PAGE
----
|Not taken that night, but this is the general idea.|
There were two sets of DVD's recording moments revolving around The Event. One set is more personal, with healing vibes sent out into the community by people who live and work and shop in the Safeway shopping center. The coming together, the refusal to relinquish their store to awful memories, the healing they took from announcing their resolve as a group - it's a tearfest and a gigantic smile all at the same time.
And then there is the second set of DVD's, more than a dozen of them, precisely labeled and delivered in chronological order. Remember those three days of my life which passed while leaving no memory in their wake? They are there, on these round disks, filling in the gaps and rounding out the edges.
My family was in the ICU for 48 hours straight. There was no newspaper reading nor television viewing. There were loving eyes on my en-tubed carcass every hour of every day. No one had any idea of the magnitude of The Event outside our own private little horror. When TBG agreed to speak to the media he imagined a reporter from our local paper and her notepad and pencil. Instead, he walked into the Kiewit Auditorium and the world's press corps.
Trust me, denizens. Had he known that he'd be talking to all of you that morning he wouldn't have had his sunglasses balanced on his head. But he had no idea.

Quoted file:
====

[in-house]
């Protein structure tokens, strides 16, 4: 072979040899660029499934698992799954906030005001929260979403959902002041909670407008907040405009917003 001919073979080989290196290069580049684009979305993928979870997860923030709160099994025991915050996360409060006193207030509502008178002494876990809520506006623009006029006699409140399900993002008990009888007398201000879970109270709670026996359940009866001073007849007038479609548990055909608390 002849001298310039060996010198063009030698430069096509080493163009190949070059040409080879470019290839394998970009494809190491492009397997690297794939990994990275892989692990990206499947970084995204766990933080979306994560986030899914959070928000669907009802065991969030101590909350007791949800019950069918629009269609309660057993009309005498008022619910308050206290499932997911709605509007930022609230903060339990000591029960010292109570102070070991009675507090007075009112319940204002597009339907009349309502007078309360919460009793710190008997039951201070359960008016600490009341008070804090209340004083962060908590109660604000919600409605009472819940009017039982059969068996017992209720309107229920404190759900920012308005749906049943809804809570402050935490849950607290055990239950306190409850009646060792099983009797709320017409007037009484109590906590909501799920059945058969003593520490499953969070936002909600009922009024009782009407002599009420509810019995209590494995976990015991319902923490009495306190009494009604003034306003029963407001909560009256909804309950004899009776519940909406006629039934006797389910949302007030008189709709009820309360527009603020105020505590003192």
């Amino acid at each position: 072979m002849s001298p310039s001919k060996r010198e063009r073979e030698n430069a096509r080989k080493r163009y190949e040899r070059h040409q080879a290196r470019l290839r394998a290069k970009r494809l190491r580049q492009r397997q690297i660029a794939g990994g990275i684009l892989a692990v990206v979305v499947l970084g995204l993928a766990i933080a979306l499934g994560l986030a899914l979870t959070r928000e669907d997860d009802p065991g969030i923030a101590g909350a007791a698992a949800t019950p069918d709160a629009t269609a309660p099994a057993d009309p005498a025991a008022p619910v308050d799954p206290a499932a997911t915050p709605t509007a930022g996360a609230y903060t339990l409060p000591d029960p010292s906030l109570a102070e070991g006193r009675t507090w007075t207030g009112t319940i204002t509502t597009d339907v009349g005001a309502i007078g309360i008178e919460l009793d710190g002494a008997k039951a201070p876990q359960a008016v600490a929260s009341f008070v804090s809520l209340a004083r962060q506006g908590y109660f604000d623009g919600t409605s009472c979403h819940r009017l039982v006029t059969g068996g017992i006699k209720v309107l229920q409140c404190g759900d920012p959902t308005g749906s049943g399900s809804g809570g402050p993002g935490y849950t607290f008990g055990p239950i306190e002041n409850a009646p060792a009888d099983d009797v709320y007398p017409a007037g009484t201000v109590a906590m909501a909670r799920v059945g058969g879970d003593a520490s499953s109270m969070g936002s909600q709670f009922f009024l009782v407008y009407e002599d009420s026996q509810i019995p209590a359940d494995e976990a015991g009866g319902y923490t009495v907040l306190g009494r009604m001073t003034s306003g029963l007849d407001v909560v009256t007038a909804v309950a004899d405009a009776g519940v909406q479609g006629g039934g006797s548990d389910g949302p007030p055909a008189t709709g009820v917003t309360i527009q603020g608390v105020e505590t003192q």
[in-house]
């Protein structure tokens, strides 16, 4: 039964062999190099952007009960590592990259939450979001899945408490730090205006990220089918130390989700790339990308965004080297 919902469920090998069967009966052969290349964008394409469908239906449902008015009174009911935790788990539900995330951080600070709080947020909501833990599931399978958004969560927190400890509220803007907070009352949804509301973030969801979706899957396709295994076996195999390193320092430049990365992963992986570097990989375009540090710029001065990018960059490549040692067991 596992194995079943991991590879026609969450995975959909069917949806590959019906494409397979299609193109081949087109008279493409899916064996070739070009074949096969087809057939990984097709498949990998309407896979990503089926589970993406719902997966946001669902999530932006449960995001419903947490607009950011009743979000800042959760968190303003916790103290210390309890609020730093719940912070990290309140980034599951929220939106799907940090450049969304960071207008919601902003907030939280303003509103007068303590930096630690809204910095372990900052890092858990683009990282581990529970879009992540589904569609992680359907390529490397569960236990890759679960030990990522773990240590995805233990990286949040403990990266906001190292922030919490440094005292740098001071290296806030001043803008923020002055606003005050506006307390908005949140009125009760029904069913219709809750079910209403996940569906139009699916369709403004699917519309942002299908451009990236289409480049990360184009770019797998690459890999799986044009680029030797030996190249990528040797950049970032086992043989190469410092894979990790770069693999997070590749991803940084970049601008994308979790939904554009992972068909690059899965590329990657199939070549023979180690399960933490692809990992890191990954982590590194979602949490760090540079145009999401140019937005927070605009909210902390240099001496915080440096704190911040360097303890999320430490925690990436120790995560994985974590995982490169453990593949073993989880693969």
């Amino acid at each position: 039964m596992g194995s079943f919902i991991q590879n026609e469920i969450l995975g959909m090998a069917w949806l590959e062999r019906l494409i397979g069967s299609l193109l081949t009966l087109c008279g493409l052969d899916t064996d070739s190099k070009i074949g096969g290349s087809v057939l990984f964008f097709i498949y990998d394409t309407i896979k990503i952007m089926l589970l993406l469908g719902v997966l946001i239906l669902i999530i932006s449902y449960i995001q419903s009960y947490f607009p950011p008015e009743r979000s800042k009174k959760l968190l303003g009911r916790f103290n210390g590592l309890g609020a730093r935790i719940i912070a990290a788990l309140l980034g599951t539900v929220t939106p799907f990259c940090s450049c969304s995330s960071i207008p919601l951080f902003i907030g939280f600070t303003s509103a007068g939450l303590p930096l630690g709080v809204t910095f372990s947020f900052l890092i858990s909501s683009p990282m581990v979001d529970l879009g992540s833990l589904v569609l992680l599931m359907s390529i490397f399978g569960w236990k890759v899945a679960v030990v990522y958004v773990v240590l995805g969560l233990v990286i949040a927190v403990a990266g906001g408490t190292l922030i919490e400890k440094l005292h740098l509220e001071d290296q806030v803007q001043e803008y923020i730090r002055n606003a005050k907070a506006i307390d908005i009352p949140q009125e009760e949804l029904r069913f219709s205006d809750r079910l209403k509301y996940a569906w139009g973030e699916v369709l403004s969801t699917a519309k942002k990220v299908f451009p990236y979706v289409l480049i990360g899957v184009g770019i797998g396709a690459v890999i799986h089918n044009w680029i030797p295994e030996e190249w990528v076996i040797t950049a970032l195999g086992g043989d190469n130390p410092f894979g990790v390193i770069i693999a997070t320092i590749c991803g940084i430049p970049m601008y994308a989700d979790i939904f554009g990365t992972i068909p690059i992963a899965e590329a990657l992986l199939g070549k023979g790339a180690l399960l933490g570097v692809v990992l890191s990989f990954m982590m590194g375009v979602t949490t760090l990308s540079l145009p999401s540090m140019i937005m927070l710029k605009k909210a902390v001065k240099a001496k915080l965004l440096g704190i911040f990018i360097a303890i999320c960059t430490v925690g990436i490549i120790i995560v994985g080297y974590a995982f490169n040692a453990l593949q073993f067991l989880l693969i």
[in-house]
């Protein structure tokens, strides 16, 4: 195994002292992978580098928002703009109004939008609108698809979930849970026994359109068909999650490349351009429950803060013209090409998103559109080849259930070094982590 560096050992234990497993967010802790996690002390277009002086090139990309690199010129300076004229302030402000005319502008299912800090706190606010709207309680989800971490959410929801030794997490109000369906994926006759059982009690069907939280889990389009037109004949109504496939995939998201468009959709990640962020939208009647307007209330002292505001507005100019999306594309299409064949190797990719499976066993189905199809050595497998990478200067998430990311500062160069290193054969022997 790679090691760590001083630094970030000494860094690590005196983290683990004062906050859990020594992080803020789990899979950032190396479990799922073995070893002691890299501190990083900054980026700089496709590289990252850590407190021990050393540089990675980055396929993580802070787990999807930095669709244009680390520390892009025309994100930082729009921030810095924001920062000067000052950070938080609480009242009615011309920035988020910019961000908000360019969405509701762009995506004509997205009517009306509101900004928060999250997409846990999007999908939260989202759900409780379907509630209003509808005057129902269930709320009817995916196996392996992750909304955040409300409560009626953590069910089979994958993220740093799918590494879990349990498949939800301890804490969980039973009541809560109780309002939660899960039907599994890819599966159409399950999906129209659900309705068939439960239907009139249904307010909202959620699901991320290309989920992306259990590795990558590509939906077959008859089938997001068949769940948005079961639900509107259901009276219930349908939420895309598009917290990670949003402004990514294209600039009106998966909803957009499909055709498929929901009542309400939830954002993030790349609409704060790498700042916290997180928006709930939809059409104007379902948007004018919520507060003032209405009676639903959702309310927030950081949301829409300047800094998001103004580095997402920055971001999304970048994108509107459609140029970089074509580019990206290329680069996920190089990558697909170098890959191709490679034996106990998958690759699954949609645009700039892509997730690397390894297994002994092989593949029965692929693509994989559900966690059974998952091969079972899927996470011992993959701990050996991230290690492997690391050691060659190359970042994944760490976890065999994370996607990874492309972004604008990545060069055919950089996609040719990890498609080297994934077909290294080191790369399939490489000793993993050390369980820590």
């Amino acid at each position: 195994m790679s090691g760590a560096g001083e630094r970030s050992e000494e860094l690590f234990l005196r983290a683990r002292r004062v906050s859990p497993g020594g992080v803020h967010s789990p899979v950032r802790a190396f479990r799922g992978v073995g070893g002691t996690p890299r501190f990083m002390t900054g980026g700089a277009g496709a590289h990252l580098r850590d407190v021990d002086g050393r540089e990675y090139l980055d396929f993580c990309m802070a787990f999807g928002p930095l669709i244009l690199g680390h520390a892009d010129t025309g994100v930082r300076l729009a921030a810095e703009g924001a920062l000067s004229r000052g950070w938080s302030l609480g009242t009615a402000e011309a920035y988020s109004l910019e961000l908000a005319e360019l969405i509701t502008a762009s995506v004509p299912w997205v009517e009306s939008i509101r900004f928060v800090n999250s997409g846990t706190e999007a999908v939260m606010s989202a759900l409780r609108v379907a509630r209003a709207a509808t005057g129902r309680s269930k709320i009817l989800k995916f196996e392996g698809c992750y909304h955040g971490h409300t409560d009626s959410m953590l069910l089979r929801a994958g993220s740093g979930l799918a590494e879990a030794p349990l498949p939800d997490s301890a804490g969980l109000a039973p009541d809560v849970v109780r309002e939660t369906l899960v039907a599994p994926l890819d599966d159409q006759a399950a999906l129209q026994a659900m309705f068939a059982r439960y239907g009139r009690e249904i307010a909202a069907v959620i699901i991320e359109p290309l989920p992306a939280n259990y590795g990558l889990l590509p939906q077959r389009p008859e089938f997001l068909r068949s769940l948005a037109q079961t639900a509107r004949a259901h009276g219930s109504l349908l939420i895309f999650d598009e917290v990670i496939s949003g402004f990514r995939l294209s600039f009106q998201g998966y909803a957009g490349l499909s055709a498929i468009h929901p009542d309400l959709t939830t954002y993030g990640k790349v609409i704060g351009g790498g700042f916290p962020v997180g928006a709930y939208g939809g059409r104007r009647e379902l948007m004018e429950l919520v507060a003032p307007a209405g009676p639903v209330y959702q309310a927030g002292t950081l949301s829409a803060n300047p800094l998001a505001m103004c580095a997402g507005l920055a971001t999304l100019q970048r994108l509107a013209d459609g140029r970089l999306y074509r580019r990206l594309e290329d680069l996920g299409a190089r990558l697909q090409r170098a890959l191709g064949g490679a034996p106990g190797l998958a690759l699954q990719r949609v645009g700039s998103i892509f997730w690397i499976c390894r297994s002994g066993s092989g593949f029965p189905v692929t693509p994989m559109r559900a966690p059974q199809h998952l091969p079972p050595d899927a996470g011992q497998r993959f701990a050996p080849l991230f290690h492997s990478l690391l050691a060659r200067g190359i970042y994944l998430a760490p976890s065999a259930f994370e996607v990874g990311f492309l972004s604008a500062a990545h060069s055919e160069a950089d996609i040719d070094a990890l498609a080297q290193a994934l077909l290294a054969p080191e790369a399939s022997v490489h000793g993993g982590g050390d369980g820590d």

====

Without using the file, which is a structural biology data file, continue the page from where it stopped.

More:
One of my hiking buddies is a techie-genius, or so it seems to me. He captured the local ABC and NBC affiliates' broadcasts and presented us with "The Days of Our Lives - How We Ended Up in the Middle of it All."
That's our name for them, not his. We'd seen the CNN B-roll footage over and over again, but we'd never heard the pain and horror in the voices of the reporters, we'd never listened to the 911 calls nor tried to find my feet in the shots of patients being loaded into helicopters or carried across the parking lot. Every once in a while we have to hit pause and look at one another in astonishment. This really happened to us. To us. Us.
We were anonymous and now we are not. We've cried in public, in front of 21 million people at a time (or so says Dateline), and we felt better after it was done. From different perspectives our questioners asked us to look at the circumstances anew. We learned and found answers as we were surrounded by love. And the love grew and grew.
Our favorite part of the retrospective is watching the memorial outside UMC. Reporters were stationed on the grassy lawn in the center of the hospital's circular main driveway. It offered the perfect backdrop for their stand-ups. From a dozen candles in glass and a bouquet or two on Saturday afternoon, it soon covered the eastern edge of the green. By Sunday it began to divide into a pathway or two. On Monday there were mariachis and violinists and choirs.
The love just kept on growing.
Most of the time, now, January 8th isn't in the forefront of my mind. Most of the time, as Billy Collins says better than I could, life goes on
But sometimes it helps to remember, to relive it, to feel it. Now there are a few less holes in our story.As Usual
After we have parted, the boatswill continue to leave the harbor at dawn.The salmon will struggle up to the pools,one month following the other on the wall.
The magnolia will flower,and the bee, the noble bee-I saw one earlier on my walk-will shoulder his way into the bud.
from horoscopes for the dead by Billy Collins, United States Poet Laureate, 2001-2003.